AQ: Australian Quarterly

Why Australia needs a Magnitsky Law

What could possibly have provoked a Russian President to single out an individual during such a high-level diplomatic meeting? The same President who has been accused of green-lighting the poisoning of a former Russian double agent on British sovereign soil, of ignoring international condemnation for his annexing of Crimea, and who has shown a blatant disregard for accepting any culpability for the shooting down of flight MH17?

Magnitsky laws are national, not international, laws passed by sovereign parliaments to allow the government to apply targeted sanctions on any individual involved in a human rights violation.

The answer lies in the global Magnitsky movement that has its genesis at the turn of the century in Putin’s Russia, at a time when Putin was cementing his power. The global Magnitsky movement – orchestrated by Bill Browder, American financier and author of the book Red Notice – is giving human rights the teeth to bite, rather than gnash, by preventing those people accused of human rights abuses and serious acts of corruption from enjoying the fruits of their ill-gotten gains. Its first targets have been Putin’s cronies and, as an early measure of the movement’s success, Putin’s hatred of Browder was evident as he used the Helsinki Summit to call for the American’s extradition.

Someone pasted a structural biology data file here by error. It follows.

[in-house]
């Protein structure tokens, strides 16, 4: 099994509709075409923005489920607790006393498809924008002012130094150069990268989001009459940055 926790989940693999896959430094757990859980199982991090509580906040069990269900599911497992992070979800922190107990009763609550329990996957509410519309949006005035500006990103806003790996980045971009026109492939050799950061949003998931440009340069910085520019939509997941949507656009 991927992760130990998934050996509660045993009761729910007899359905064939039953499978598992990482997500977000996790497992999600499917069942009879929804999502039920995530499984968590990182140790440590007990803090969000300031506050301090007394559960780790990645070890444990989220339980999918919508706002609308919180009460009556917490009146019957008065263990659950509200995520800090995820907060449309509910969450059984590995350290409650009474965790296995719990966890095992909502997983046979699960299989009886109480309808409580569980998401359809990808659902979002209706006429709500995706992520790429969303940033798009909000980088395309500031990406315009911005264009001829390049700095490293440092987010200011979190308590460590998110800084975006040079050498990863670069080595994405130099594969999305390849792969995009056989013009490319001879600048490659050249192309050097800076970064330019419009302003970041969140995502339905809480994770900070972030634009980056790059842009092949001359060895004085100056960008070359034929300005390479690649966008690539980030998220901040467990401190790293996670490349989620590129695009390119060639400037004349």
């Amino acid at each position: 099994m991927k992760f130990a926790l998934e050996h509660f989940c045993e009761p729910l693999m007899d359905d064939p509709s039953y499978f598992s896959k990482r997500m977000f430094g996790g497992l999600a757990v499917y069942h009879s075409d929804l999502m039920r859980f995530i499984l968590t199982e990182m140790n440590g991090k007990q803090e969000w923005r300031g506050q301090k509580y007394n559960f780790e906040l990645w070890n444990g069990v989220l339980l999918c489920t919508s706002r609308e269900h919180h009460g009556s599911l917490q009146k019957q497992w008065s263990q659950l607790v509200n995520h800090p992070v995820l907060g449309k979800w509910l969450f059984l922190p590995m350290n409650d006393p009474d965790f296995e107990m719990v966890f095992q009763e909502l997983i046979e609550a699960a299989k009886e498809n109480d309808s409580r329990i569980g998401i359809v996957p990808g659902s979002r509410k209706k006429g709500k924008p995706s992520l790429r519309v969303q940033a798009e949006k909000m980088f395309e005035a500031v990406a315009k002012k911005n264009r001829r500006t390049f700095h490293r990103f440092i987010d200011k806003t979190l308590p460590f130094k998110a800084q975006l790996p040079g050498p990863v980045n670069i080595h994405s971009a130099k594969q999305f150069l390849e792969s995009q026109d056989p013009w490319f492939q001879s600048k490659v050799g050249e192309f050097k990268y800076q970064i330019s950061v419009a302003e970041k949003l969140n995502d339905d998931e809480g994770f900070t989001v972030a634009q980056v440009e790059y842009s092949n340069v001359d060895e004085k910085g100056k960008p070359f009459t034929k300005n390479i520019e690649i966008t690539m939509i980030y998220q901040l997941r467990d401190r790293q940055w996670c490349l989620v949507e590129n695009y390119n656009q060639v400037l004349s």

Magnitsky laws are national, not international, laws passed by sovereign parliaments to allow the government to apply targeted sanctions on any individual involved in a human rights violation, from senior officials to lowlevel officers, from judges to policemen, and even non-government actors such as CEOs and contractors. These sanctions take the form of asset freezes for funds held in banks and other financial institutions, as well as bans on visas for entering the country. Putin sought Trump’s help to silence Browder because Magnitsky laws are being passed in Western countries around the world (although not yet in Australia) – and are beginning to engender fear amongst Russian profiteers from corruption and human rights abuses.

Bill Browder is used to such attention: “in my mind, the fact that Putin keeps bringing up my name publicly shows how rattled he is by the Magnitsky Act

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